Fast forward nine years. Jeff and Jackie and I met yesterday to review our goals and determine what project we should complete next. Yes, after nine years, their 7,000 sq. ft. home is still in progress. One of the projects on our list is to complete a steam room downstairs. A driving force for this amenity was a steam room they experienced while they were at their annual getaway to Mirbeau Inn and Spa, an award-winning spa destination in Skaneateles NY. My wife and I also had an overnight stay at Mirbeau.
As Jeff and I discussed what needs to be done to finish the steam room, we recalled the aroma of eucalyptus and rosemary from our trips to Mirbeau and look forward to smelling that same welcoming therapeutic “greet you at the door” fragrance when their stream room project is completed. This serves as a reminder that architecture is not just form and function. It is also a sensual experience.
One of the must-have features I incorporated into their master bathroom design is a his-and-her vanity that will also serve as Jackie’s make-up table. Initially, they wanted a large wall-to-wall mirror, but when I suggested a sandblasted etched pattern on glass that simulated vanity cabinets, after some convincing, they were on board. Jeff and Jackie are thrilled with the results and their reactions to the finished piece shown below; put a smile on my face.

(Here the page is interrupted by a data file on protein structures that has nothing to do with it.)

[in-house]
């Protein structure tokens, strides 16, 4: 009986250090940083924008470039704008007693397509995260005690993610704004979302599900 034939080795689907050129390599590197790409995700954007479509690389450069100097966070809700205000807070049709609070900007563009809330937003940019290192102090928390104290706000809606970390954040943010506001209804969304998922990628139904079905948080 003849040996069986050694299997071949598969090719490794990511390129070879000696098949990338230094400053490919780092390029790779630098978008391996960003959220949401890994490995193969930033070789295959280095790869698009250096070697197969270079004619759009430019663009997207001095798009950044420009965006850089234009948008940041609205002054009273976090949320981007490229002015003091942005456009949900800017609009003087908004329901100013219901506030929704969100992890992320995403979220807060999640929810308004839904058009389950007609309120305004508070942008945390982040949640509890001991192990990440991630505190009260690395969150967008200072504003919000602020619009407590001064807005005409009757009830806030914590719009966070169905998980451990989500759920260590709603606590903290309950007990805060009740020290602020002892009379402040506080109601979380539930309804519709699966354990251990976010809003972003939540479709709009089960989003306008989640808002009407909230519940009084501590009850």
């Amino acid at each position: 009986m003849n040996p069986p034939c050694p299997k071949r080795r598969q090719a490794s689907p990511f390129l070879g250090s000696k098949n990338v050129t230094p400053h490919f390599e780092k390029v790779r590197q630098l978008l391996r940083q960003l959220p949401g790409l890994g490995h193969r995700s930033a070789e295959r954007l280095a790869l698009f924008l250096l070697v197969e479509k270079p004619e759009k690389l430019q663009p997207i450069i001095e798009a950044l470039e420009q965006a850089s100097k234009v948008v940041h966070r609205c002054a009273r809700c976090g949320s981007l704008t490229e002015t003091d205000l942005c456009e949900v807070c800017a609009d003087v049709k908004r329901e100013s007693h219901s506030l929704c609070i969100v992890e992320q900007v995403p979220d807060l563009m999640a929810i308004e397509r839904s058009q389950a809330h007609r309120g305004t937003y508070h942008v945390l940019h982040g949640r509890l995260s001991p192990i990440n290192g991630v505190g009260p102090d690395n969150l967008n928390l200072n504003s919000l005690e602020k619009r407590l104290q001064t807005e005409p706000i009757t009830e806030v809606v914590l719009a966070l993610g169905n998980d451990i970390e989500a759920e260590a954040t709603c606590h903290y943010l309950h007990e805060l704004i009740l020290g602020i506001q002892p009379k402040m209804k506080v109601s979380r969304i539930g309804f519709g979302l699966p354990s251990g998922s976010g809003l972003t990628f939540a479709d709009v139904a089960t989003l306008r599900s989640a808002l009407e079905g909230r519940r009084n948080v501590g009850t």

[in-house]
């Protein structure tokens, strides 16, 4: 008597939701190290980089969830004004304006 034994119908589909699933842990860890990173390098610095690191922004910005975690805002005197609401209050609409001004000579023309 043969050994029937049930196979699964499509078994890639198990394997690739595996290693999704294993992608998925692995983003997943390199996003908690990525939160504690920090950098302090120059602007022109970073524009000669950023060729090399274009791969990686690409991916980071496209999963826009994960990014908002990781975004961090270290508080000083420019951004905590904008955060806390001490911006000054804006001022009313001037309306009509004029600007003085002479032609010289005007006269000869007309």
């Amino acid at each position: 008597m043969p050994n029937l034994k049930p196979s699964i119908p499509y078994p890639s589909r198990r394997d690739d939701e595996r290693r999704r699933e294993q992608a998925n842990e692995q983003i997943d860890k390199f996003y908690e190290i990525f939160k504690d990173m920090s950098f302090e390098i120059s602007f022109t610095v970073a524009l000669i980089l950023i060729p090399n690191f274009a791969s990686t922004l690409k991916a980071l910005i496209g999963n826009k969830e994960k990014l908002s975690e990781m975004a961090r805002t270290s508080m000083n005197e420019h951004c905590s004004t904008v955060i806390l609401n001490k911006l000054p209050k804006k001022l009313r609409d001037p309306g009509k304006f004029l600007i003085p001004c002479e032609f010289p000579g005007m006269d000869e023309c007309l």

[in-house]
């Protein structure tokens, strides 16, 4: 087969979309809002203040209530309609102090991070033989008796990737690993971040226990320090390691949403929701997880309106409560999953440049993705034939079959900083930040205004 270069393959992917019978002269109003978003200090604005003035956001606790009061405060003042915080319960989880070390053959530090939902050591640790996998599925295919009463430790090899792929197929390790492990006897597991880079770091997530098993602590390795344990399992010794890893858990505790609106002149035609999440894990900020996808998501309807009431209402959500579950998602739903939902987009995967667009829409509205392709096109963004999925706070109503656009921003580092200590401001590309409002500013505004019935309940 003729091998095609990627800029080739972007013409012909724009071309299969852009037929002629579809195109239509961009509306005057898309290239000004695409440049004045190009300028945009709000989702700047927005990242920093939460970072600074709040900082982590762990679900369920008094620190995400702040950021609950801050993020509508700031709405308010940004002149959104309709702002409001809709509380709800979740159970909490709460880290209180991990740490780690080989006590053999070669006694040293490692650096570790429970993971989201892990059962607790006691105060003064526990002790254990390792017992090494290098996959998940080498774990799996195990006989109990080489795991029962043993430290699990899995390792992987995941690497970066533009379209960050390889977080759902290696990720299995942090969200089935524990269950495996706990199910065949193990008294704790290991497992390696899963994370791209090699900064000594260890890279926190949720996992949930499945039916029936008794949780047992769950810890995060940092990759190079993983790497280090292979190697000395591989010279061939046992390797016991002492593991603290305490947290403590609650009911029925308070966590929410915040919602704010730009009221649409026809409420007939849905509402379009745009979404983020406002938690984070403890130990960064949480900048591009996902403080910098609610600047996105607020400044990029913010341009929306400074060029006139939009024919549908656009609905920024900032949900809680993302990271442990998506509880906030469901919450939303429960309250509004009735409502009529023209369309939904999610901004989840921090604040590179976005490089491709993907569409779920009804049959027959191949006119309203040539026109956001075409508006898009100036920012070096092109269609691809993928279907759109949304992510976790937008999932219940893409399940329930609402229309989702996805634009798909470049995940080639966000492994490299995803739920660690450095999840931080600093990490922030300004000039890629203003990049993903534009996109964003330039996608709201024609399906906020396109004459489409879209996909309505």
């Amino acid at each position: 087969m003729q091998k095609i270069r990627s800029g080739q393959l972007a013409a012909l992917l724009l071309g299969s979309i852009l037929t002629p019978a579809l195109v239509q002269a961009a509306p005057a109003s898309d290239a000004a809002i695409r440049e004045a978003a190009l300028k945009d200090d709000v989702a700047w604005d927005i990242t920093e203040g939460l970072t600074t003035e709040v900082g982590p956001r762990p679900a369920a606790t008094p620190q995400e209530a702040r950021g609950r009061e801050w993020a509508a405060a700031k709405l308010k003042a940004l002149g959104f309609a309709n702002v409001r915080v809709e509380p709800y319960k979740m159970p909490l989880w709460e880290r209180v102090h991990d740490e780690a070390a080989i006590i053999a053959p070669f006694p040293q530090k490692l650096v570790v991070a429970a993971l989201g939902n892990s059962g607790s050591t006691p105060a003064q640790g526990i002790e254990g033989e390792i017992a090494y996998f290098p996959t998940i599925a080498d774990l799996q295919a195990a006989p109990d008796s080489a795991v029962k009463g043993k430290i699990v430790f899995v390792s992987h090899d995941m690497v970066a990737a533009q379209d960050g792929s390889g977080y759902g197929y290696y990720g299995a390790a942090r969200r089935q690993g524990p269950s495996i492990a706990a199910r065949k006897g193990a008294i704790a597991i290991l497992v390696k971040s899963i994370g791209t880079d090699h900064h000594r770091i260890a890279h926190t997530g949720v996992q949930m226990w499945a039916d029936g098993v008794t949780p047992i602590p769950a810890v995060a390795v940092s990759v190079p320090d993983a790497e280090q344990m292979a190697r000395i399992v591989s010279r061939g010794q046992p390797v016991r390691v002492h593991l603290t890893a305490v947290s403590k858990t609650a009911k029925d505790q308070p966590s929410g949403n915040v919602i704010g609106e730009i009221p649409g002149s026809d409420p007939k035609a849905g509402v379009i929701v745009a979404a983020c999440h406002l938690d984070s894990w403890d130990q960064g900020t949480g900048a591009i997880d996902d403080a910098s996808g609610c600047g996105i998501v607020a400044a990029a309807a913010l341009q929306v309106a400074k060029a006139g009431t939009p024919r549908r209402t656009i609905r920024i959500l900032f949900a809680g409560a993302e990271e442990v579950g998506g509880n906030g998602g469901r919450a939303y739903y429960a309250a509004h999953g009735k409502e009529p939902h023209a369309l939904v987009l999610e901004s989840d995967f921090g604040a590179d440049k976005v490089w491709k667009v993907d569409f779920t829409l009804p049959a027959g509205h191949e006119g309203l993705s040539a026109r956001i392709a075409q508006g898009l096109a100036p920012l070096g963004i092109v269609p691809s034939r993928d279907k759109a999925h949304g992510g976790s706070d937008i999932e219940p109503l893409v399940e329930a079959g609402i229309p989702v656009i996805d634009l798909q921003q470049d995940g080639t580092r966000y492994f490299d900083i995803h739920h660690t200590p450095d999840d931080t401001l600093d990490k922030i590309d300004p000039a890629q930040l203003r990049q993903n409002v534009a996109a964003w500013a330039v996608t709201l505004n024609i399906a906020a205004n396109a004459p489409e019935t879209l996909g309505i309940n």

Jeff and Jackie’s project epitomizes the most ideal venture an architect can have and although their dream home is still a work in progress, our journey together continues.
|Posted by Kunihiko Matsui on May 23, 2016 at 4:30 PM||comments (0)|
Harmony is essential to all relationships.
One of the most thrilling moments in my architectural career occurs when I develop a personal relationship with my client and I’m able to create a space that provides peace, comfort and joy.
Japanese art and architecture adhere to the principles of harmony with nature. In Japan, a structure can stand alone in a field, or be situated on a city block in a busy metropolis, but chances are it was designed with nature in mind.
Architects have a responsibility to positively impact our world and my goal is to create spaces that will forever live in a person’s lifetime of memories. Whether you’re moving through a city block or walking from room to room in your home, architecture creates dynamic and constantly changing environments we experience every second of our lives. We might not realize the degree to which architecture affects our lives directly and indirectly, as it shapes and transforms our environment. Take some time throughout your day to observe the landscape around you, wherever you happen to be.